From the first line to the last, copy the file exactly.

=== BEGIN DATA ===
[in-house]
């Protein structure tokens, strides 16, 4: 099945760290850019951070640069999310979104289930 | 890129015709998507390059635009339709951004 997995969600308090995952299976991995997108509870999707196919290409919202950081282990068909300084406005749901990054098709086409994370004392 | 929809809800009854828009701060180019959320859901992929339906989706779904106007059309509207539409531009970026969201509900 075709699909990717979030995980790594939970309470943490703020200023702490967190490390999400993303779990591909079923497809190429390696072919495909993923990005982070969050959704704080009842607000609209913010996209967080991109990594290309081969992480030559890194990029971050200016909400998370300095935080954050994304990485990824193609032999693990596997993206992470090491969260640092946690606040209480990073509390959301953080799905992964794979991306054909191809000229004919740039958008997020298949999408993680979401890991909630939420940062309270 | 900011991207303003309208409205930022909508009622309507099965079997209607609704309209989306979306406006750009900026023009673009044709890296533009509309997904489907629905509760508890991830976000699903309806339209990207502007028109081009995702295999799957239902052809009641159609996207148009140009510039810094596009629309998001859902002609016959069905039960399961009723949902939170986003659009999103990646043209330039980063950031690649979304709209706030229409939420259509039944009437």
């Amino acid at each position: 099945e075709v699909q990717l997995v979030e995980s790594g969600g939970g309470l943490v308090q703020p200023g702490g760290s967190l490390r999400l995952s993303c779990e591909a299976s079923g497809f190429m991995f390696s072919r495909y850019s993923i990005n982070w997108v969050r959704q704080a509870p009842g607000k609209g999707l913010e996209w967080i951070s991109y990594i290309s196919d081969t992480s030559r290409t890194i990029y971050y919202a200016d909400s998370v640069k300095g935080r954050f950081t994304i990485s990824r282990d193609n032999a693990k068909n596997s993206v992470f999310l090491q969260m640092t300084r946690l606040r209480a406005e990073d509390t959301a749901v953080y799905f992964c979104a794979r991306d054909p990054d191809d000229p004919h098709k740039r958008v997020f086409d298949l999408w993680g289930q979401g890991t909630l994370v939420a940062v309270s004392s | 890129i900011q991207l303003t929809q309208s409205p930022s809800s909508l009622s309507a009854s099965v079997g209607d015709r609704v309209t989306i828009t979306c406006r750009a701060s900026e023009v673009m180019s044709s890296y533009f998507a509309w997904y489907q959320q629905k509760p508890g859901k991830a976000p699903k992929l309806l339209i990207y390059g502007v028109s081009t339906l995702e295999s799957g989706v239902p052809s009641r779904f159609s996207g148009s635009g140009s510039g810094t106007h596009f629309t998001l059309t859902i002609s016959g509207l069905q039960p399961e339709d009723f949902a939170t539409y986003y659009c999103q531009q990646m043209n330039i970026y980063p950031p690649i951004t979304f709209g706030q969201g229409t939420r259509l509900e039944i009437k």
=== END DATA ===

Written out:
[in-house]
């Protein structure tokens, strides 16, 4: 099945760290850019951070640069999310979104289930 | 890129015709998507390059635009339709951004 997995969600308090995952299976991995997108509870999707196919290409919202950081282990068909300084406005749901990054098709086409994370004392 | 929809809800009854828009701060180019959320859901992929339906989706779904106007059309509207539409531009970026969201509900 075709699909990717979030995980790594939970309470943490703020200023702490967190490390999400993303779990591909079923497809190429390696072919495909993923990005982070969050959704704080009842607000609209913010996209967080991109990594290309081969992480030559890194990029971050200016909400998370300095935080954050994304990485990824193609032999693990596997993206992470090491969260640092946690606040209480990073509390959301953080799905992964794979991306054909191809000229004919740039958008997020298949999408993680979401890991909630939420940062309270 | 900011991207303003309208409205930022909508009622309507099965079997209607609704309209989306979306406006750009900026023009673009044709890296533009509309997904489907629905509760508890991830976000699903309806339209990207502007028109081009995702295999799957239902052809009641159609996207148009140009510039810094596009629309998001859902002609016959069905039960399961009723949902939170986003659009999103990646043209330039980063950031690649979304709209706030229409939420259509039944009437």
């Amino acid at each position: 099945e075709v699909q990717l997995v979030e995980s790594g969600g939970g309470l943490v308090q703020p200023g702490g760290s967190l490390r999400l995952s993303c779990e591909a299976s079923g497809f190429m991995f390696s072919r495909y850019s993923i990005n982070w997108v969050r959704q704080a509870p009842g607000k609209g999707l913010e996209w967080i951070s991109y990594i290309s196919d081969t992480s030559r290409t890194i990029y971050y919202a200016d909400s998370v640069k300095g935080r954050f950081t994304i990485s990824r282990d193609n032999a693990k068909n596997s993206v992470f999310l090491q969260m640092t300084r946690l606040r209480a406005e990073d509390t959301a749901v953080y799905f992964c979104a794979r991306d054909p990054d191809d000229p004919h098709k740039r958008v997020f086409d298949l999408w993680g289930q979401g890991t909630l994370v939420a940062v309270s004392s | 890129i900011q991207l303003t929809q309208s409205p930022s809800s909508l009622s309507a009854s099965v079997g209607d015709r609704v309209t989306i828009t979306c406006r750009a701060s900026e023009v673009m180019s044709s890296y533009f998507a509309w997904y489907q959320q629905k509760p508890g859901k991830a976000p699903k992929l309806l339209i990207y390059g502007v028109s081009t339906l995702e295999s799957g989706v239902p052809s009641r779904f159609s996207g148009s635009g140009s510039g810094t106007h596009f629309t998001l059309t859902i002609s016959g509207l069905q039960p399961e339709d009723f949902a939170t539409y986003y659009c999103q531009q990646m043209n330039i970026y980063p950031p690649i951004t979304f709209g706030q969201g229409t939420r259509l509900e039944i009437k």